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Baptism of the Lord Sunday – January 12, 2020

Genesis 7:17-24

Today is week two of three of our “With All Your Mind” sermon series wherein we are exploring the relationship between science and faith. Last Sunday, we considered the science of evolution and how it relates to the Genesis story of creation. This week, we will examine what we can learn today about who God is from the story of Noah and the ark, which is also found in Genesis.

Also, let me say from the outset of this sermon that in writing it, I am in great debt to my colleague the Rev. Jason Micheli for his treatment of this text.

The church I was serving at the time had a baptism scheduled for the 11:00 service on December 16, 2012, the third Sunday in Advent, for a baby girl named Halle Page. The plans were made, the bulletins printed, extended family came into town. In that congregation, the tradition was for the congregation to sing a song to the child after the baptism called “God Claims You,” a song that uses in its lyrics the name of the newly baptized child. And so, after she received the water, we sang “Halle, Halle, God claims you, God helps you, protects you, and loves you, too. We this day do all agree a child of God you’ll always be. Halle, Halle, God claims you, God helps you, protects you, and loves you too.”

Forty-eight hours before the service, in Newtown, Connecticut, a severely troubled young man had entered the Sandy Hook Elementary School and killed twenty-six people, six of whom were adults and twenty of whom were students. That day would see this troubled young man also take the lives of his mother and himself. In the prayers of the people that day, I read the list of victims so our little congregation could pray for them and their families, friends, and that permanently shattered community. The list seemed to go on forever.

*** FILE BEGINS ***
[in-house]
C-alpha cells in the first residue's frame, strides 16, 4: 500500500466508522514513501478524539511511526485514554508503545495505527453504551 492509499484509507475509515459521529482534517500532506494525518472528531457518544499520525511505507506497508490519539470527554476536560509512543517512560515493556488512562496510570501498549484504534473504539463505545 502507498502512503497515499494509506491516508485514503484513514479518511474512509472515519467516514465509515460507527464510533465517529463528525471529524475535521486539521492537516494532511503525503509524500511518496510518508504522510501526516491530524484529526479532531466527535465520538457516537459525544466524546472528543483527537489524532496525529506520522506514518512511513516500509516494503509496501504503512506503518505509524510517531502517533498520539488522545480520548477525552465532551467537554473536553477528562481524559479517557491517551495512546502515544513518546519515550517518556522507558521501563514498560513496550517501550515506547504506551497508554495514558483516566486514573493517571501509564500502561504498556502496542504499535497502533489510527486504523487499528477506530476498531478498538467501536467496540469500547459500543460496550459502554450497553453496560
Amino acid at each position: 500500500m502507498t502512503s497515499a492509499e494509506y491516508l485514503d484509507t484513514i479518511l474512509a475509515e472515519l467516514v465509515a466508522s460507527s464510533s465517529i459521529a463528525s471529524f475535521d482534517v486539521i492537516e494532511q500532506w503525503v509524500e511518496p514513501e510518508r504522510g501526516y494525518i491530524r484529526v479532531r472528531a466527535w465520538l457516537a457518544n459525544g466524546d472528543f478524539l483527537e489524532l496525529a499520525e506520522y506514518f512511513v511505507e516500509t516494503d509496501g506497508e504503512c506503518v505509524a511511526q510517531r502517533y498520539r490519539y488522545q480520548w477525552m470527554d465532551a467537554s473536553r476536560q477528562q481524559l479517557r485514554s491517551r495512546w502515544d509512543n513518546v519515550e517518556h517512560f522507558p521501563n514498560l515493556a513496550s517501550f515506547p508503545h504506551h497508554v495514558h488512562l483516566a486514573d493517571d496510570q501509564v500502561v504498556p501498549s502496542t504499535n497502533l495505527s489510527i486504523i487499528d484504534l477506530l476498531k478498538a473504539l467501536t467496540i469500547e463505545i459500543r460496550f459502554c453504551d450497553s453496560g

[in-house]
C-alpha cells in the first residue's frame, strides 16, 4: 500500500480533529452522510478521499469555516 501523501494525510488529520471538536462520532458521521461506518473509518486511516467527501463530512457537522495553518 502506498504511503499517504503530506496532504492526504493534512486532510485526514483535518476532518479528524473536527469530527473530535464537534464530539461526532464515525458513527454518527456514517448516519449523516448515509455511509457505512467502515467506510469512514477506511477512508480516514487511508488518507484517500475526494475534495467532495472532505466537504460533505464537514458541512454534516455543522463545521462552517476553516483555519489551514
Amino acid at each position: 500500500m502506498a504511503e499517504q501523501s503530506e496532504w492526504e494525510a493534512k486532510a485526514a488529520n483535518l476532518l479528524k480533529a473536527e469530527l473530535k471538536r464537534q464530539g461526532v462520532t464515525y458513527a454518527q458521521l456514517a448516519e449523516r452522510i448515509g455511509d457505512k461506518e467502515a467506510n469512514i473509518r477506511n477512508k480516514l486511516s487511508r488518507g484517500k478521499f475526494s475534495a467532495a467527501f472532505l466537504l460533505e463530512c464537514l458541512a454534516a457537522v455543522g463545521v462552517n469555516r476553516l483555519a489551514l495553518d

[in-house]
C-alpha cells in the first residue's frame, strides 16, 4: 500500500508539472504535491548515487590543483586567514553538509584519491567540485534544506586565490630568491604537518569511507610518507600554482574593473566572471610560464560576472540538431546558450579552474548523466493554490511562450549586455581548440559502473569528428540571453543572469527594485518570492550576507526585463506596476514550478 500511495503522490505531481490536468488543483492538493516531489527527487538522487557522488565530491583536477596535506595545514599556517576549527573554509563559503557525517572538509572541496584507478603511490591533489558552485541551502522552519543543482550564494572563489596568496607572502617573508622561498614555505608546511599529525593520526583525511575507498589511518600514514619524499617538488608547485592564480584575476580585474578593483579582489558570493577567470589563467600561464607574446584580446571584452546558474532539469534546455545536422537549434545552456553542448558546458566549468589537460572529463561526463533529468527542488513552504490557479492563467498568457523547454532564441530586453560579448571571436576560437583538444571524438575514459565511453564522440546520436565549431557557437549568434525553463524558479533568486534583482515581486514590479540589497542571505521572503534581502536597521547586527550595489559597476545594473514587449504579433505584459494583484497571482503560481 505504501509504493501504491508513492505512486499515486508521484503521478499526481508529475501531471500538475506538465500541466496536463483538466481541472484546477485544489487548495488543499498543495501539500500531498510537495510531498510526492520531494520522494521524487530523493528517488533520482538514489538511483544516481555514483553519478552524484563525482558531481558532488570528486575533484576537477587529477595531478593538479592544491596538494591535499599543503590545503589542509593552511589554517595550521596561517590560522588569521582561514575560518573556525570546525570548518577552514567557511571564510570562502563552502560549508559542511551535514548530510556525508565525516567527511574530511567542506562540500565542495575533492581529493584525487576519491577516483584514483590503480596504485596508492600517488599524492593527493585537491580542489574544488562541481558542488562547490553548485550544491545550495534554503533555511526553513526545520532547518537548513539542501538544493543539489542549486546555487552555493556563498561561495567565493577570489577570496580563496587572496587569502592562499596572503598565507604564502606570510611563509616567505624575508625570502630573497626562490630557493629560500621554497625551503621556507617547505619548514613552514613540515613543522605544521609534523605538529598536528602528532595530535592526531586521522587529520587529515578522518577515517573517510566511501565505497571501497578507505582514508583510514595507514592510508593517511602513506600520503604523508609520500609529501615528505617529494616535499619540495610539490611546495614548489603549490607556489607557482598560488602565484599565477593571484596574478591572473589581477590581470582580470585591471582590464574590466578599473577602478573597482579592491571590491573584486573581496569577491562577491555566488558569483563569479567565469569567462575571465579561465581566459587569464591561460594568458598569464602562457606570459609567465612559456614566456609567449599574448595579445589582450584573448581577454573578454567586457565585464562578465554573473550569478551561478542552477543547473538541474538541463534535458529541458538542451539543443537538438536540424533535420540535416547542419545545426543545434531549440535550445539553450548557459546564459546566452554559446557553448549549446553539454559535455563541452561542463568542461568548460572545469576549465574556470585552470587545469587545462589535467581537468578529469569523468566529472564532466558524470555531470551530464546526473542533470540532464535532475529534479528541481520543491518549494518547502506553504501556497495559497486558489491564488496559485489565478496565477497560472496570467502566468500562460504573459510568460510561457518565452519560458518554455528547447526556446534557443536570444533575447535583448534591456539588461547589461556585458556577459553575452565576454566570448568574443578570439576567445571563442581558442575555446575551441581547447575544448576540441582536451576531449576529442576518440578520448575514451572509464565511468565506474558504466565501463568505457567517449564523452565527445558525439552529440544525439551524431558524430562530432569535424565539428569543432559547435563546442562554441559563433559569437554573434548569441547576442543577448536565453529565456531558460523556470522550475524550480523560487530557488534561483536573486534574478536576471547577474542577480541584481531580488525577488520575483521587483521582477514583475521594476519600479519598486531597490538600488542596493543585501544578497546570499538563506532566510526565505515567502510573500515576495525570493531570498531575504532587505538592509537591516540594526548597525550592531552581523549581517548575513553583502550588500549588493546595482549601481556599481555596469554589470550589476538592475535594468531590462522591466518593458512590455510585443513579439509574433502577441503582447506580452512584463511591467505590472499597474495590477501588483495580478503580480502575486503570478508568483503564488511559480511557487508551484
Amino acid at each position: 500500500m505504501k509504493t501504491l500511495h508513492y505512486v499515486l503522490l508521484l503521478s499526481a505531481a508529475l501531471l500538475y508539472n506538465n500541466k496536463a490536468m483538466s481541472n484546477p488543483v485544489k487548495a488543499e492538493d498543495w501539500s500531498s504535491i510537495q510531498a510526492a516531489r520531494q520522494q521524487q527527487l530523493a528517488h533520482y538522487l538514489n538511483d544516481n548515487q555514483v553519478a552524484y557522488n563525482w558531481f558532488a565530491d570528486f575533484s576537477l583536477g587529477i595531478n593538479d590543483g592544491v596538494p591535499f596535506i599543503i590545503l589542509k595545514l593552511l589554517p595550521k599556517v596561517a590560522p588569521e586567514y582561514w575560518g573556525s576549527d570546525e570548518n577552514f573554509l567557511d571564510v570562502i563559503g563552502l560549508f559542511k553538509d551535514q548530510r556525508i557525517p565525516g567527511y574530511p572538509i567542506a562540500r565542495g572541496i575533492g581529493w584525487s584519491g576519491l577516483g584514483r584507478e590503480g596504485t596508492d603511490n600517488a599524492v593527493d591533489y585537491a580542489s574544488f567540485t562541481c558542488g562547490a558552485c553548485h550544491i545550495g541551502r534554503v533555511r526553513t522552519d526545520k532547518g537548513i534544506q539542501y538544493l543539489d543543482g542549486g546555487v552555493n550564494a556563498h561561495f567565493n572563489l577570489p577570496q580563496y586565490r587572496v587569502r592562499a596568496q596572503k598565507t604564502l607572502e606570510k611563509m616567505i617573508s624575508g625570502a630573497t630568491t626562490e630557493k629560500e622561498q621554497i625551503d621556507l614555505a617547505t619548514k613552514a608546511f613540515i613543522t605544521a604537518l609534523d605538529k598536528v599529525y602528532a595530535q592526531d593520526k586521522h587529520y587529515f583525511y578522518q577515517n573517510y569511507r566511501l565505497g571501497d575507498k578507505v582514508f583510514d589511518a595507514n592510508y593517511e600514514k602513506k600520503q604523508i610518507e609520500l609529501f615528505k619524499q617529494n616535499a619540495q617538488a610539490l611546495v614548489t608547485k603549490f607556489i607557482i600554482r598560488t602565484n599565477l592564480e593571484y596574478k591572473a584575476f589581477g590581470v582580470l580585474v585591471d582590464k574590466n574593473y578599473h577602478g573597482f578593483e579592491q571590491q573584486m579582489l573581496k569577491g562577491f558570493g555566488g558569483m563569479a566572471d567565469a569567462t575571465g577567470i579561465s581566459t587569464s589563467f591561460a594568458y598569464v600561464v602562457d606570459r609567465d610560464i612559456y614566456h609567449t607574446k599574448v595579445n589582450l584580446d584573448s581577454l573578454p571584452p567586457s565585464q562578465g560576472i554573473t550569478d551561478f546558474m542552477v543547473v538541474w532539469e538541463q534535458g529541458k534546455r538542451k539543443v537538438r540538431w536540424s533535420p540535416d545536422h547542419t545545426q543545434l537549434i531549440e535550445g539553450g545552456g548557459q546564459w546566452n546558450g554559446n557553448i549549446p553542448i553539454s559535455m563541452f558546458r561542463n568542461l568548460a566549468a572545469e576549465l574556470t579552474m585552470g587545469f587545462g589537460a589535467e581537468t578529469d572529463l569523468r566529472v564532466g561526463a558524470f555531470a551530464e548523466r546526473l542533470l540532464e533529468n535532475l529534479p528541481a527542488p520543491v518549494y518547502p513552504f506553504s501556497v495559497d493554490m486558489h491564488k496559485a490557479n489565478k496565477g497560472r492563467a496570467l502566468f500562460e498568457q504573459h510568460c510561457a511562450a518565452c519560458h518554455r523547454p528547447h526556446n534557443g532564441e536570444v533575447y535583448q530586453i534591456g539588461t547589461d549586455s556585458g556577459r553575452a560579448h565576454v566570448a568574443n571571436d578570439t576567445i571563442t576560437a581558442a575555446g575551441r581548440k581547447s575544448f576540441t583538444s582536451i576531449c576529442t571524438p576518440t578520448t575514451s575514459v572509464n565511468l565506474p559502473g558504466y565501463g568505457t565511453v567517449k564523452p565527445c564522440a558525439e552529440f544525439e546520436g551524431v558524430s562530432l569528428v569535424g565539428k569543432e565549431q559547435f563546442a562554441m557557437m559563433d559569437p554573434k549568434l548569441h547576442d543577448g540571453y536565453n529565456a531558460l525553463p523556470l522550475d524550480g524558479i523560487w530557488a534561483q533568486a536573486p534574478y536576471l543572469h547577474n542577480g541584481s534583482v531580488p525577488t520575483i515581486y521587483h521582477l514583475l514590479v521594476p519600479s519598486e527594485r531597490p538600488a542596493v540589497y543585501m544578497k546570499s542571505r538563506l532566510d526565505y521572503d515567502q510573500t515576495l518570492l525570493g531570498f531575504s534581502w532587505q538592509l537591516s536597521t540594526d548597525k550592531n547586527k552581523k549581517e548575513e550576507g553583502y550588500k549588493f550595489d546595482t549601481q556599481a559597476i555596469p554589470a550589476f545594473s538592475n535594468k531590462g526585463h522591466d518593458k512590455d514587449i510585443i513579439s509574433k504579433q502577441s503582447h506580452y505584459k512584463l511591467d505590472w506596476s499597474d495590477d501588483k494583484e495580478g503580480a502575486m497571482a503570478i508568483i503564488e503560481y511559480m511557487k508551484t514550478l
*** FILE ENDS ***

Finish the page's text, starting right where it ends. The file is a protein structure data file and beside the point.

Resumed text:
After the service ended, after the photos of baby Halle were taken and the sanctuary was almost empty, I noticed a woman in my congregation still sitting in her pew, weeping. She was an attorney who defended severely abused children as they moved through the official systems designed and enacted to protect them, and now she was sitting there in her pew, in a pink dress on the pulpit side, about halfway back, weeping.

“I just cannot sing that song ‘God Claims You,’ anymore” she told me, “‘God helps you, protects you, and loves you?’ How did God protect those children in that school? He didn’t, did he?”